The Best Hikes Near Portland

Multnomah Falls. Forest Park. Mount Hood. They’re some of the hiking world’s most beloved spots and, lucky you, they’re all within reach during your time in Portland. From day hikes to backpacking, Portland and the area beyond will keep your feet busy for miles. There are loop trails a-plenty so you never have to see the same tree twice. Prefer going up up up a mountain hike? No problem. So lace up your boots, you’ve got ground to cover.

53000 East, Historic Columbia River Hwy, Bridal Veil, OR 97010, USA
Multnomah Falls is a gorgeous sight located about 45 minutes by car outside of Portland, Oregon, on the Columbia River Gorge. Several hikes of differing degrees of difficulty offer vantage points to view the falls. The sound of the rushing water is a soothing composition from Mother Nature.
A black, awe-inspiring lava landscape is the welcome mat to our trek into Oregon’s iconic volcano reserve. The Three Sisters: Faith/North, Hope/Middle, and Charity/South are ringed by a trail network that includes a stretch on the infamous Pacific Crest Trail (PCT). The wilderness circumnavigation of these dramatic, dormant peaks challenges hikers to keep their eyes on the trail at every bend. The big diversion on our journey is the climb to the saddle between Middle and South sisters. The area holds a short necklace of glacial lakes and challenging access through snow and ice. Great accommodations when you need to chill that cocktail at 7,500 feet. Trails up to the saddle are well defined but not maintained or officially marked, making getting lost or disoriented par for the course. The weather in August quickly goes from blazing in the lava beds to long sleeves at altitude. One night I had every bit of clothing on inside my sleeping bag to stay warm. Lower elevations produce brilliant meadows of lupine and paintbrush this time of year. Water sources are limited, but two “springs” provide gourmet liquid bubbling out of volcanic rock. This is a moderately strenuous 48-mile walk without the difficult detour to the saddle. The east-side Green Lakes trail has a restricted burn area and is less populated, while the west side PCT portion tends to be busy. Don’t let the 5,000-foot elevation gain/loss scare you off. Every step is like walking through geologic time.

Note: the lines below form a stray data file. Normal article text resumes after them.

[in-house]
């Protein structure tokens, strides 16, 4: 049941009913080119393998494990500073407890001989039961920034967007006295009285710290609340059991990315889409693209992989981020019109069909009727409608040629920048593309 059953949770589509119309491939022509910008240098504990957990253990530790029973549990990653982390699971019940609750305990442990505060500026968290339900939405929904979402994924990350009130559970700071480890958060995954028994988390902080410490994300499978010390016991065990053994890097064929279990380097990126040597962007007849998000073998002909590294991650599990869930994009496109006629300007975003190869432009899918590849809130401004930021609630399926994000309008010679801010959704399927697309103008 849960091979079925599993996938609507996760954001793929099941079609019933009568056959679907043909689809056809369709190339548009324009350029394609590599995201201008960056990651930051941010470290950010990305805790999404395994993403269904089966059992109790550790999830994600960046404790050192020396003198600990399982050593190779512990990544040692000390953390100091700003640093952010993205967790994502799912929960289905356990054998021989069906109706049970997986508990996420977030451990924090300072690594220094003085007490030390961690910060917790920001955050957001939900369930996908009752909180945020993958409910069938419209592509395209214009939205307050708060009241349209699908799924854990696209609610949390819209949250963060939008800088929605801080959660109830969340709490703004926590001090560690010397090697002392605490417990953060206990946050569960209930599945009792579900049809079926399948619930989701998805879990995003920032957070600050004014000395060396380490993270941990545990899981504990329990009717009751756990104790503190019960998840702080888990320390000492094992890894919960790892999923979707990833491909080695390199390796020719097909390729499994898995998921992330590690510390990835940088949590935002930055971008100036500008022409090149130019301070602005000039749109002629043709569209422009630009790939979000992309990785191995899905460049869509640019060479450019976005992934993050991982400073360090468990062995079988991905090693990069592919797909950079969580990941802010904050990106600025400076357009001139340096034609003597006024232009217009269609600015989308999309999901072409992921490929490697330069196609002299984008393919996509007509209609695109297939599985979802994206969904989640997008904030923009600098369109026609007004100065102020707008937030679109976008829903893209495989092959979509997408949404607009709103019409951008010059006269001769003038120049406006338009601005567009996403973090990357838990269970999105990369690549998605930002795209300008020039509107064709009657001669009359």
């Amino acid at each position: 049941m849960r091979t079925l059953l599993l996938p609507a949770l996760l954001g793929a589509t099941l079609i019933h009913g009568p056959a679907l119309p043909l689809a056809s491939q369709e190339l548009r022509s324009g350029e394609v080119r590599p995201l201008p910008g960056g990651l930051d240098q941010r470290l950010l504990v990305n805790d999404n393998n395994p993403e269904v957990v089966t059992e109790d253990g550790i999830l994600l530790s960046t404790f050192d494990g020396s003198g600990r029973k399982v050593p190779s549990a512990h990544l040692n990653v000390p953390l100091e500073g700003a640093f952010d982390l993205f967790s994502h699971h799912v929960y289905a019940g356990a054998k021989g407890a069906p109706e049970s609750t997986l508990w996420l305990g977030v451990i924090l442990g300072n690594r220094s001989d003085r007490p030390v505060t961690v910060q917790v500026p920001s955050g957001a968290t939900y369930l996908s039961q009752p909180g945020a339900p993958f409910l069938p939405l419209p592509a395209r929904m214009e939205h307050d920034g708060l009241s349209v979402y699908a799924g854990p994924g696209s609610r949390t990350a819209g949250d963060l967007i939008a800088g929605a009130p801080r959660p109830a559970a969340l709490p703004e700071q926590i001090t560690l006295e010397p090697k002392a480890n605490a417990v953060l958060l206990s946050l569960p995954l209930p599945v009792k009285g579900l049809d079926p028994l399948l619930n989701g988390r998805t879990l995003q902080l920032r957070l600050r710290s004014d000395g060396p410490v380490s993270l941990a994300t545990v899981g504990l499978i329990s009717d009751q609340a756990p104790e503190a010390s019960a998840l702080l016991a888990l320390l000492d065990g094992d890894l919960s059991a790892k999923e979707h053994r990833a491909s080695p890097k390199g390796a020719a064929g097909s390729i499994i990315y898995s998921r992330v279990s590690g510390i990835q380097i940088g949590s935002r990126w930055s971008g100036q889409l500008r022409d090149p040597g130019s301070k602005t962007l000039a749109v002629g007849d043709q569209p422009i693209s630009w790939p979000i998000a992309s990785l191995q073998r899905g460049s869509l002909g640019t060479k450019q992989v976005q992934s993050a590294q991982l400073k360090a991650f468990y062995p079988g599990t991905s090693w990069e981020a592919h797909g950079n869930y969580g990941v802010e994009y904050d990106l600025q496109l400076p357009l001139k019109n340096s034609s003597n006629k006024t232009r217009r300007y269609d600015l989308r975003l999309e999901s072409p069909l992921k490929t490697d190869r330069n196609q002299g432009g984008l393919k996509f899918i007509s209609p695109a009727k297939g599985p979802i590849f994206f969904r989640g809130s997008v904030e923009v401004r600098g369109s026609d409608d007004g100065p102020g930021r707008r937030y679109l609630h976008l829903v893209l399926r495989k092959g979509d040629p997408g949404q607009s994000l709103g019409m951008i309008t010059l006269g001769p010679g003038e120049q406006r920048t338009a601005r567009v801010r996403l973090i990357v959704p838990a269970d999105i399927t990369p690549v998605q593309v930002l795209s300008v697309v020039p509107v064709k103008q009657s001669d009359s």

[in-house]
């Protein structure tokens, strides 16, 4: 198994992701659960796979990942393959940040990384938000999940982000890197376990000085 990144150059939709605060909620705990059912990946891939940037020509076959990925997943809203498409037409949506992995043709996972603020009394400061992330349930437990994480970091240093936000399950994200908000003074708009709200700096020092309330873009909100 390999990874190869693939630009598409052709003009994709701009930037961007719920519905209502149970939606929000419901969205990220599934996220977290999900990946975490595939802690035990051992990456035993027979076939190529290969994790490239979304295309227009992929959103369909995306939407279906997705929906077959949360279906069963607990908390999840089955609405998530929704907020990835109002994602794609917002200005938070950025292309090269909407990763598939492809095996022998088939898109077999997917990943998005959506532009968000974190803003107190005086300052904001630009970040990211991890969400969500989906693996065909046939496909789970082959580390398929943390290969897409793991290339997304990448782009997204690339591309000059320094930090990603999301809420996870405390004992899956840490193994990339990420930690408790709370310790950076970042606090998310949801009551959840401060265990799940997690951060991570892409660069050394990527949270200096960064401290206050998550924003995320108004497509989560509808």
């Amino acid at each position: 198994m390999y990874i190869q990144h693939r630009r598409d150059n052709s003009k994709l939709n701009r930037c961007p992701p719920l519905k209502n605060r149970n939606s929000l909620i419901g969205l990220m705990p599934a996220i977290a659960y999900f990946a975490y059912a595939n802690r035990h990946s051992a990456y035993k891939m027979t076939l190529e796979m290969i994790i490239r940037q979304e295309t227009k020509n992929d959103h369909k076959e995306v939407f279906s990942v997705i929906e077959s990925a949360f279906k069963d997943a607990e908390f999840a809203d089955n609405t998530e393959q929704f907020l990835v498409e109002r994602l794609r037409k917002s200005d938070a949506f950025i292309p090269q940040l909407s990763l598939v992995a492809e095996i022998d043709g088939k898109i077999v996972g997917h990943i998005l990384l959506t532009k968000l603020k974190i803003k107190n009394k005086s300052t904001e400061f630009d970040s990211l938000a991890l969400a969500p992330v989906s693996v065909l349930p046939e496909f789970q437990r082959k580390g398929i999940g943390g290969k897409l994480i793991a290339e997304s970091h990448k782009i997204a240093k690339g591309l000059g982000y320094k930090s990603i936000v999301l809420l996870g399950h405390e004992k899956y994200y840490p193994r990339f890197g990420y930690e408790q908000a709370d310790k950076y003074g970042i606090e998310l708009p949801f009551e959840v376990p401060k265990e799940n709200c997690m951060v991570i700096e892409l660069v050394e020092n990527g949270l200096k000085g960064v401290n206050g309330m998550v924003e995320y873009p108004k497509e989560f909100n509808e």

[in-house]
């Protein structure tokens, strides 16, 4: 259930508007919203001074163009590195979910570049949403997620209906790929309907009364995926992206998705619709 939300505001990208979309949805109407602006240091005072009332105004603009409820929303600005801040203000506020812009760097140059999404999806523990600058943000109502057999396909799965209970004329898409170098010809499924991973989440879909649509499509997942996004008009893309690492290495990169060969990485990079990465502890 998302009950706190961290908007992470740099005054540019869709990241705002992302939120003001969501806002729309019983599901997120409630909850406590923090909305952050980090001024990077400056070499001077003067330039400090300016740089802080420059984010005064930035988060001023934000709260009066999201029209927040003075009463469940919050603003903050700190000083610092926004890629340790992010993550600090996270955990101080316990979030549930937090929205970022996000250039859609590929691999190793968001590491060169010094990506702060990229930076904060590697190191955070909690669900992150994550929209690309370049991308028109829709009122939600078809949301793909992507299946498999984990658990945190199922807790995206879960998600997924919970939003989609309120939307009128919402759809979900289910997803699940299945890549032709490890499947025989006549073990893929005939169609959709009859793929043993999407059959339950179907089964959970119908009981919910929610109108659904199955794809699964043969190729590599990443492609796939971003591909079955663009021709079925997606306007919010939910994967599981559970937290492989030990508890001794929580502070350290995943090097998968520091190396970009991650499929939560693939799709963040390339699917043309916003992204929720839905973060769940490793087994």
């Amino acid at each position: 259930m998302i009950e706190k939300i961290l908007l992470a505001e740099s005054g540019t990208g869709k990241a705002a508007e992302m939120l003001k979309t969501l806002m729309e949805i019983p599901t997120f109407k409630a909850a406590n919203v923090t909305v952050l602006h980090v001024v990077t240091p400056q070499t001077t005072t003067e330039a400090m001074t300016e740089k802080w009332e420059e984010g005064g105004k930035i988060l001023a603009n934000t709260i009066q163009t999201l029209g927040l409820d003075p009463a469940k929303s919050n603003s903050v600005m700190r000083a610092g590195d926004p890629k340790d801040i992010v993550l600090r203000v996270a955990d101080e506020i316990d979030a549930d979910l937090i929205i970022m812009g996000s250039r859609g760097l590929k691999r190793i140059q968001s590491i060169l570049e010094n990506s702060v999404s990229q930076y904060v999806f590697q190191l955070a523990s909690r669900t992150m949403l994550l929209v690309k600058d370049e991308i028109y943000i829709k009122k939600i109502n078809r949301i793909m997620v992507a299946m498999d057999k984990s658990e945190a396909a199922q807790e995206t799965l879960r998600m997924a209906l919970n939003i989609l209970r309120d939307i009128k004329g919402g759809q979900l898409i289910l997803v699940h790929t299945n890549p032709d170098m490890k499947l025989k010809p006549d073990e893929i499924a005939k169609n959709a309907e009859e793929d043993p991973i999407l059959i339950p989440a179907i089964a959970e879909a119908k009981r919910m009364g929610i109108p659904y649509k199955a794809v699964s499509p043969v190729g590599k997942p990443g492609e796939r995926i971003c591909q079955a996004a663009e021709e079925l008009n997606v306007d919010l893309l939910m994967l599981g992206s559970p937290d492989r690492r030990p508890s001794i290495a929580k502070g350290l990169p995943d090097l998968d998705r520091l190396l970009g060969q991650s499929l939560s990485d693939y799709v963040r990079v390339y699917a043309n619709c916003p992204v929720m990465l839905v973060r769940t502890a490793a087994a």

Holman Lane
You don’t have to suffer though the 2650 miles of the PCT to get a little wild around here. The 30 mile Wildwood trail, much of it in the heart of the city, defines the urban outdoor experience. Forest Park is the largest contiguous public park in a major city in the lower 48. The Wildwood weaves through this corridor of multi-use with grace and curiosity. From the trailhead at the Vietnam Veterans war memorial to the fire roads leading to the northern edge, urban adventure is always at hand. Highlights like the Pittock Mansion, Audubon Center and Stone House along with a number of road and power line crossings remind hikers they’re still in town. Then there are the long stretches with nothing but the sound of birds and the wind through the trees. Going in the Spring finds the flowering trees and trillium in full bloom. Winter gets muddy and desolate, but the lack of crowds generates a unlikely solitude so close to hundreds of coffee shops and brewpubs. Summer and Fall are splendid, but less serene. The coyote in the photo was taken on the WIldwood not far from the trailhead by the Zoo. Elk, raccoon, deer, bear and a variety of small varmints populate the landscape. When you come to Portland, get out... Outside that is. It’s a part of the vibe not to be overlooked.
4000 Southwest Fairview Boulevard, Portland, OR 97221-2706